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  • Writer's picturePaul Coulter

The desire to make a name – Part 4: Accountability

In yesterday’s post we considered Paul’s challenge in Philippians 2 to live in humility and inter-dependence with one another, following the pattern of the trinity and especially of Christ’s incarnation. We concluded that a key part in dealing with our ambition is to serve others, not yourself. Paul was not the only New Testament writer to warn against the dangers of selfish ambition. James, in his characteristically provocative style, wrote:

For where jealousy and selfish ambition exist, there will be disorder and every vile practice (James 3:16).

The context in which this statement is set is a discussion of two kinds of ‘wisdom’. James is really a wisdom writer – I tell my students when I teach them about biblical interpretation that this little book should be classified along with Job, Proverbs and Ecclesiastes (and, incidentally, much of Jesus’ teaching) as ‘wisdom literature’. James says that wisdom is something that will show in our actions and that true wisdom leads to humility. There is a different, kind of ‘wisdom’, which is “earthly, unspiritual, of the devil” (he really doesn’t mince his words, this James!), but it consists in jealousy and selfish ambition. True wisdom – the kind that comes from heaven – is radically different. In verse 17 he describes it as: “first of all pure; then peace-loving, considerate, submissive, full of mercy and good fruit, impartial and sincere”. Each of those qualities deserves its own post (maybe I’ll do that some day!), but I think you get the idea. This is the kind of wisdom we need to see in action when we make decisions as individuals and, especially, as churches or Christian organisations.

Now, I have been involved in many Christian organisations and churches, but I worry when I read what James says. What principles really operate when we make decisions? What motivations are really guiding us in what we say? I don’t wish to sound like an inquisitor and I certainly don’t want to judge the motives of others (that is not our prerogative, but God’s), but I do want to encourage godly wisdom in our ways of working.

The fact is that we don’t talk often enough about motivations and we don’t open ourselves sufficiently to being challenged. Sometimes we are so afraid of causing offence and losing relationships that we don’t ask the tough questions, but we need to be challenged and, if our desire is to be faithful to the Lord, then we should welcome it. When a group or team discusses issues, unless we confess the fact that our motives may be mixed and seek to acknowledge where our personal interests lie, we are in danger of disguising our selfish ambition (the real reason why we support this particular course of action) behind other arguments. In so doing we may even deceive ourselves. I believe we would be more likely to discern the Lord’s will if we included in our discussions the question: ‘In what ways might jealousy or selfish ambition be motivating us?’ That might help us to be more honest about our struggles, more ready to submit to one another and less likely to act competitively in relation to other churches and organisations. It might help us do what we surely want to do, to sacrifice our empire building for the sake of Kingdom growth.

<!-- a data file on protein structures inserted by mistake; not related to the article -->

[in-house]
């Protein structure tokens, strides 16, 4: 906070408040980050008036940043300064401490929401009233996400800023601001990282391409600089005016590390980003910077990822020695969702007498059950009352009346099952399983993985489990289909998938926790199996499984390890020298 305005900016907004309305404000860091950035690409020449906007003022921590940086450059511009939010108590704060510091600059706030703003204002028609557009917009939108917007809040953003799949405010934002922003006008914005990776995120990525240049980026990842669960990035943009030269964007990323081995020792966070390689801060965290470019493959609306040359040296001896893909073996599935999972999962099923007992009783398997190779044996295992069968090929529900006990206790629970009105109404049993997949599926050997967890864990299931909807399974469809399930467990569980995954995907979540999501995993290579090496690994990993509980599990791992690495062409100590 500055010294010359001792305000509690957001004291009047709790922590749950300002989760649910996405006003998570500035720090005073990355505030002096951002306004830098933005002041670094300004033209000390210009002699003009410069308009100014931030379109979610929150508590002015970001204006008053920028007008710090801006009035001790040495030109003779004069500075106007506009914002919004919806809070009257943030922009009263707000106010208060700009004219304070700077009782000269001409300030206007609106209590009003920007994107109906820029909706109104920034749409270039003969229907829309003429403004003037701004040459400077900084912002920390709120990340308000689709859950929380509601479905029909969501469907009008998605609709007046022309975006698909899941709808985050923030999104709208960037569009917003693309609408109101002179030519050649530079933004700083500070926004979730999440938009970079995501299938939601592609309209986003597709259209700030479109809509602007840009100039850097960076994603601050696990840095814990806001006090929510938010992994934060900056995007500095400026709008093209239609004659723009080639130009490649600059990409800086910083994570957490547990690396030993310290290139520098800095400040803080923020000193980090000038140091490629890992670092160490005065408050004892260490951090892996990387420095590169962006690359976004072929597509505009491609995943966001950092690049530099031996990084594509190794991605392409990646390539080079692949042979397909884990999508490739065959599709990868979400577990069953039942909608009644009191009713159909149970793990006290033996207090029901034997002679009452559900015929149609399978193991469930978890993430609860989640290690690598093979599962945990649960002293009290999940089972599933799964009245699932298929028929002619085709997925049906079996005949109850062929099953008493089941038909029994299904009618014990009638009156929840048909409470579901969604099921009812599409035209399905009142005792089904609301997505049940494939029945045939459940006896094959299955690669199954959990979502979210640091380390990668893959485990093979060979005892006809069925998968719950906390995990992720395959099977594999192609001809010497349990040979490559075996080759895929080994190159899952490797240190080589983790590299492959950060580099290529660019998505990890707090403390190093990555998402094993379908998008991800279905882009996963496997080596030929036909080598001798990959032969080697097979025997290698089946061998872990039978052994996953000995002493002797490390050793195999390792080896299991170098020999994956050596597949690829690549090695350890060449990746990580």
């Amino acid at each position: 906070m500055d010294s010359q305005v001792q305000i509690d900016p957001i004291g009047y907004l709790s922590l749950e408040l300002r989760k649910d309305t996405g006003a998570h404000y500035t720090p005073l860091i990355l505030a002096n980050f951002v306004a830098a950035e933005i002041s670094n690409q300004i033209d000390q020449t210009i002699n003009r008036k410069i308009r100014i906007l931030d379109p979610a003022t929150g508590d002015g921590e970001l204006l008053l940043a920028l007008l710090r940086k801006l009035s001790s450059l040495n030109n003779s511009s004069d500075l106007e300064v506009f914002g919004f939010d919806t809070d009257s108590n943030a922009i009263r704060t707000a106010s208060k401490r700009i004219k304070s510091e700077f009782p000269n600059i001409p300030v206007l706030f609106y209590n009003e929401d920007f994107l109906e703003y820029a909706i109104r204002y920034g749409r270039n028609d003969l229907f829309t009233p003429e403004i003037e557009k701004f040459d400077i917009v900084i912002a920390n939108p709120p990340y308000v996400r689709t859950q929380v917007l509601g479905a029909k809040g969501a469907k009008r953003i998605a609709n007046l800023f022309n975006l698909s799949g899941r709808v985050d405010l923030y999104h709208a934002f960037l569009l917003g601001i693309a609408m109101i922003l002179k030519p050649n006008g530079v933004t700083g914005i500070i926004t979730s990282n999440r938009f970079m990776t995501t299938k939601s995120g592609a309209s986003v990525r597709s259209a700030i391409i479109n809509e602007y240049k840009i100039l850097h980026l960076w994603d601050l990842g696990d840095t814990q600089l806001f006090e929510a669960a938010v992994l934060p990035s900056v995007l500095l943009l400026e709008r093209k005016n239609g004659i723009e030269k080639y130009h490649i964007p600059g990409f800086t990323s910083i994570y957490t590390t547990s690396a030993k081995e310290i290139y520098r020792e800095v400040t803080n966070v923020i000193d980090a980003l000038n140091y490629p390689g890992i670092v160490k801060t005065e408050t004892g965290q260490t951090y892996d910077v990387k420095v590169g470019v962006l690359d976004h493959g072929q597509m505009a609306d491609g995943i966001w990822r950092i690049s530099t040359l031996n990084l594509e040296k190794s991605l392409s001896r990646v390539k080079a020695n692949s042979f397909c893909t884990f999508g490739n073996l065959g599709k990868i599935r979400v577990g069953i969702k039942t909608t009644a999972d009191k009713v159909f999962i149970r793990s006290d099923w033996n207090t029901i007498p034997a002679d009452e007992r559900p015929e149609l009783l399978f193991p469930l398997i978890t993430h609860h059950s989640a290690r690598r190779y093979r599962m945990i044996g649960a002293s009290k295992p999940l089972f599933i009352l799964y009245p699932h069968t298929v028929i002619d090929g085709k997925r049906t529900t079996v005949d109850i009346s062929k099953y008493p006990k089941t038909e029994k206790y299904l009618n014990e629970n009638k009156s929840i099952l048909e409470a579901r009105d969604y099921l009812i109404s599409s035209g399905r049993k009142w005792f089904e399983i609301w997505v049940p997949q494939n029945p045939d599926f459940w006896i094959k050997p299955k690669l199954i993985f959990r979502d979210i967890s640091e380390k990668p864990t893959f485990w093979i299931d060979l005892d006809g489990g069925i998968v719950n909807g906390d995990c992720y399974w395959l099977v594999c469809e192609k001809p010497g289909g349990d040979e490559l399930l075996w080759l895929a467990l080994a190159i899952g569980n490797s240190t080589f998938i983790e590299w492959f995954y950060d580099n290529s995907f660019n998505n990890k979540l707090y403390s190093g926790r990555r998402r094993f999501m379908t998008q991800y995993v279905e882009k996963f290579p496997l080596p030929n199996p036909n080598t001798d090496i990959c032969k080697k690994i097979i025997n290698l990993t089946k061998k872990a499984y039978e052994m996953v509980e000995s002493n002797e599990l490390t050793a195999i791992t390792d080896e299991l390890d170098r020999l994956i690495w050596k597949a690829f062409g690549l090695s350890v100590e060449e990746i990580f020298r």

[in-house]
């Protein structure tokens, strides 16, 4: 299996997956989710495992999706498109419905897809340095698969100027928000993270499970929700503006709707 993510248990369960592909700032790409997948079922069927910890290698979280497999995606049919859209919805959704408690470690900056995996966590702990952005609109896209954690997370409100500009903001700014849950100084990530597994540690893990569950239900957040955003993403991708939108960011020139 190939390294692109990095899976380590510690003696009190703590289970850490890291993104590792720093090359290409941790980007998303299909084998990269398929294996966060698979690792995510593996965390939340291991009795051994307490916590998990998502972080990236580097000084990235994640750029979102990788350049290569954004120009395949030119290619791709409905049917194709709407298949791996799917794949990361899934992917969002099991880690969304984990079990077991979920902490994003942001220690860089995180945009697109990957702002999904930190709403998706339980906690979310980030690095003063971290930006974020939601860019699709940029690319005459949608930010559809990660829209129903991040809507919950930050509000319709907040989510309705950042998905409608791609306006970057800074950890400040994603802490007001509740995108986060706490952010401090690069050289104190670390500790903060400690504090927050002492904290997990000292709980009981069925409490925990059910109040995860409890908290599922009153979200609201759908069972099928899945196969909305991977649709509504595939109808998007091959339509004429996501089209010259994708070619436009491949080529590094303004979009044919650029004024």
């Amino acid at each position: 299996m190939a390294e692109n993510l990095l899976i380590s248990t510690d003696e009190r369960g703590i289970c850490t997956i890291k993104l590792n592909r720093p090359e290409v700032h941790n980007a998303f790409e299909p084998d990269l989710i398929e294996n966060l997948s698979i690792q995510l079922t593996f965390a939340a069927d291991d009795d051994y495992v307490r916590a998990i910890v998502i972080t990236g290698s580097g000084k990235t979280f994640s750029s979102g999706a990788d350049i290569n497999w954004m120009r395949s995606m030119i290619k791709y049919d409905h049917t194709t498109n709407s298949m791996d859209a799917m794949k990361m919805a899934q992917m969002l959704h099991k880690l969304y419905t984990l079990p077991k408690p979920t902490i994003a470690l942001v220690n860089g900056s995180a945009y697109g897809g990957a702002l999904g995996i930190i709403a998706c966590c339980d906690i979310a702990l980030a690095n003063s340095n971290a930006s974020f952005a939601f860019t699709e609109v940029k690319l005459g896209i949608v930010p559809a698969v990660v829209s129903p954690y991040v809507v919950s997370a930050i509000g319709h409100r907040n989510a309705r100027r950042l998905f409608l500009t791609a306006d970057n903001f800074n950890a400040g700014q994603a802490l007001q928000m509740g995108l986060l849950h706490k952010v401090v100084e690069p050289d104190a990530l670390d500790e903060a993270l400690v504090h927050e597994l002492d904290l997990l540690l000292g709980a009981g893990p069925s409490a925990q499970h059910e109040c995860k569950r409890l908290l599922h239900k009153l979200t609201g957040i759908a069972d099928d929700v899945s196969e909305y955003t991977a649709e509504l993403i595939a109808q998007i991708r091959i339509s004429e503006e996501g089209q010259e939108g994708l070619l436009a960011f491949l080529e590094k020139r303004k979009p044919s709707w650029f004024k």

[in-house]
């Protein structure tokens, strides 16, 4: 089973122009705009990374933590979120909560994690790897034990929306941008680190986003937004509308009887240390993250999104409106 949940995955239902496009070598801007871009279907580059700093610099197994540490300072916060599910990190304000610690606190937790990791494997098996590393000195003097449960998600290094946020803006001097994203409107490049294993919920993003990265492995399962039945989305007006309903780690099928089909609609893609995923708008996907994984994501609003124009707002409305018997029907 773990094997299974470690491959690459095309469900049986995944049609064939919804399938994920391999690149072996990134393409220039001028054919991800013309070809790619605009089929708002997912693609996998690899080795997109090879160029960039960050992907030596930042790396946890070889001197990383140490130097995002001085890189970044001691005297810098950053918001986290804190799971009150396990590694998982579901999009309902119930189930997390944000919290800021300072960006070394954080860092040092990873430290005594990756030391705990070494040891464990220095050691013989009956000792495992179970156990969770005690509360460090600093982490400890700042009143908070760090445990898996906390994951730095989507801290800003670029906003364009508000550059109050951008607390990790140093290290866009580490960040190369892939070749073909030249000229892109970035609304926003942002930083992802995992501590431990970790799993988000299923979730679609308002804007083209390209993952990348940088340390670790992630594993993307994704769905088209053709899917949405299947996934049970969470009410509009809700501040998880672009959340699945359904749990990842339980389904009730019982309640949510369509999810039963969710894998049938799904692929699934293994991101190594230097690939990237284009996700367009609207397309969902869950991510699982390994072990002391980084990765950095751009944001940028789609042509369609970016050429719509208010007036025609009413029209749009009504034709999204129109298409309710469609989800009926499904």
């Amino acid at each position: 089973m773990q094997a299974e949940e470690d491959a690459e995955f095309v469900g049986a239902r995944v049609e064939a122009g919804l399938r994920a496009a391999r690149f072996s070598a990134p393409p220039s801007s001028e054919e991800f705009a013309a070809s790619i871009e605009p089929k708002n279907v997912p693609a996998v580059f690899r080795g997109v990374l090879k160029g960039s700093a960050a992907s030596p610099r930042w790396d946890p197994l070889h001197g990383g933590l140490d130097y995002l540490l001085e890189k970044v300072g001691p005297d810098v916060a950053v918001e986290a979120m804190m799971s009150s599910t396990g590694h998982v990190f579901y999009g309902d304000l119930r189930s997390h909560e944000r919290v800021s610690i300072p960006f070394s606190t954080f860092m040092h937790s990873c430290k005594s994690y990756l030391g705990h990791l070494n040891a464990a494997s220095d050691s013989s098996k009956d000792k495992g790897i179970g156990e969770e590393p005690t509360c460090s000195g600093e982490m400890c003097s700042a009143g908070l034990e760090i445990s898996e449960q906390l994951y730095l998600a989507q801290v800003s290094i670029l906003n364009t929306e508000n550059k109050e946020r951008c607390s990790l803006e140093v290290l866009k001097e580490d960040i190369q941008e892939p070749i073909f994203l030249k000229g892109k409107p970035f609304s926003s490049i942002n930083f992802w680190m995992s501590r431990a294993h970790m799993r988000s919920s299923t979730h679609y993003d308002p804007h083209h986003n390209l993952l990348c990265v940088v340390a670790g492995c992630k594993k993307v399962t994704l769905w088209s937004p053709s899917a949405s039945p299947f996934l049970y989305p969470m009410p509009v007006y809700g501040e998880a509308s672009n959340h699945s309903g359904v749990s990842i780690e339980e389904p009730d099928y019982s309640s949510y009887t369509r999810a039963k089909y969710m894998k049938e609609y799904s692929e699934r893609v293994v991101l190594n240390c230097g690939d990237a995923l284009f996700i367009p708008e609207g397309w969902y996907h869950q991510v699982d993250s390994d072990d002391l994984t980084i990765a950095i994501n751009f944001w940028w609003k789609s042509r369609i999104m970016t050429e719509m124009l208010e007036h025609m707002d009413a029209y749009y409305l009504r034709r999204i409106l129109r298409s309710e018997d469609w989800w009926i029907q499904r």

The third principle for dealing with our ambitions that I see implicit in James is to submit in accountability to others. We should be honest with one another – at least with one or two trusted brothers or sisters (ideally mature Christians, perhaps an elder or pastor) – about the temptations we struggle with. I don’t mean a blow-by-blow account of every thought or feeling – that is often not edifying – but at least an openness to be challenged about our motivations. It is wise to have some close advisors to whom you give ‘permission’ to question your motivation when significant decisions need to be made. The worst that can happen is that the say they think you are in error, but then “Whoever turns a sinner from the error of his way will save him from death” (James 5:20). Don’t we want to avoid the ways of death? Don’t we want to rescue one another? If they get it wrong, they will be open to your explanation. Even if you step down and yield to someone else’s idea because of the advice you receive and even if that other person is acting out of an unchecked selfish motivation, you have done what is right and you can trust that God will vindicate you. Philippians – our inspiration for yesterday’s post – also contains this idea – Paul was content and even rejoiced that Christ was being preached even if by some whose motives were wrong (Philippians 1:15-18). We would do well to spend much more of our energy in examining ourselves and seeking God’s guidance (in the spirit of Psalm 139:23-24) and much less in judging others.

In summary, we began this series on Palm Sunday by considering the self-giving example of Christ. we thought of Abraham trusting God to make his name great and bring blessing through him. We looked at Philippians 2 and the example of Jesus again. Finally, we have heard the challenge of James. we discovered three principles that can help us in dealing with ambition:

1) Seek God’s glory, not your own

2) Serve others, not yourself

3) Submit in accountability to others

So, if you find yourself tempted by the desire to make a name, as I suspect many of us do (preaching to self here!), then commit yourself to seeking God’s glory, to serving others and to submitting in accountability to godly people.

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